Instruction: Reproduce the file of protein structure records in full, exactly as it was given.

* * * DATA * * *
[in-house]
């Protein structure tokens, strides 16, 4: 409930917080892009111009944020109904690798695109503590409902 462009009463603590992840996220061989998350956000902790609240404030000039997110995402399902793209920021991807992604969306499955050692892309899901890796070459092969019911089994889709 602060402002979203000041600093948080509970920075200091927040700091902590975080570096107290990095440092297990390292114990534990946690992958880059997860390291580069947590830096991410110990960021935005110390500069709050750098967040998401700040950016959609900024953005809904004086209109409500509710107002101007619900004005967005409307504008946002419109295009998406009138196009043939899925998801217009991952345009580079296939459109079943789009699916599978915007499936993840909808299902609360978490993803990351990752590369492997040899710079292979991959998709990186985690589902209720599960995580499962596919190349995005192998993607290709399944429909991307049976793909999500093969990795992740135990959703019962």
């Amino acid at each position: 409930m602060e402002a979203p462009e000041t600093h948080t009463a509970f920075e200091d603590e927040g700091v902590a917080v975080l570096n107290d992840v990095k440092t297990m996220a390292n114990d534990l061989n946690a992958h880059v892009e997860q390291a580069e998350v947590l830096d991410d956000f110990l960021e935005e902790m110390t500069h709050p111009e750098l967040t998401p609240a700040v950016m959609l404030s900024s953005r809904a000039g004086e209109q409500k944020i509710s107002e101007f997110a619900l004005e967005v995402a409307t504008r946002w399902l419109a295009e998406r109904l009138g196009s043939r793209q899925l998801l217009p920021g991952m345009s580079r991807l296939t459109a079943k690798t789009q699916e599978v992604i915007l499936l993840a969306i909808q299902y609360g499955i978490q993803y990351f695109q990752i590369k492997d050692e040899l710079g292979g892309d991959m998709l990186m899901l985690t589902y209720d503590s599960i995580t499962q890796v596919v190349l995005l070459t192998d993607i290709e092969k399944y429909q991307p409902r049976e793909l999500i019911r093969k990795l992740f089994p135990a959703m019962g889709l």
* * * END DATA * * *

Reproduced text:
[in-house]
């Protein structure tokens, strides 16, 4: 409930917080892009111009944020109904690798695109503590409902 462009009463603590992840996220061989998350956000902790609240404030000039997110995402399902793209920021991807992604969306499955050692892309899901890796070459092969019911089994889709 602060402002979203000041600093948080509970920075200091927040700091902590975080570096107290990095440092297990390292114990534990946690992958880059997860390291580069947590830096991410110990960021935005110390500069709050750098967040998401700040950016959609900024953005809904004086209109409500509710107002101007619900004005967005409307504008946002419109295009998406009138196009043939899925998801217009991952345009580079296939459109079943789009699916599978915007499936993840909808299902609360978490993803990351990752590369492997040899710079292979991959998709990186985690589902209720599960995580499962596919190349995005192998993607290709399944429909991307049976793909999500093969990795992740135990959703019962």
């Amino acid at each position: 409930m602060e402002a979203p462009e000041t600093h948080t009463a509970f920075e200091d603590e927040g700091v902590a917080v975080l570096n107290d992840v990095k440092t297990m996220a390292n114990d534990l061989n946690a992958h880059v892009e997860q390291a580069e998350v947590l830096d991410d956000f110990l960021e935005e902790m110390t500069h709050p111009e750098l967040t998401p609240a700040v950016m959609l404030s900024s953005r809904a000039g004086e209109q409500k944020i509710s107002e101007f997110a619900l004005e967005v995402a409307t504008r946002w399902l419109a295009e998406r109904l009138g196009s043939r793209q899925l998801l217009p920021g991952m345009s580079r991807l296939t459109a079943k690798t789009q699916e599978v992604i915007l499936l993840a969306i909808q299902y609360g499955i978490q993803y990351f695109q990752i590369k492997d050692e040899l710079g292979g892309d991959m998709l990186m899901l985690t589902y209720d503590s599960i995580t499962q890796v596919v190349l995005l070459t192998d993607i290709e092969k399944y429909q991307p409902r049976e793909l999500i019911r093969k990795l992740f089994p135990a959703m019962g889709l």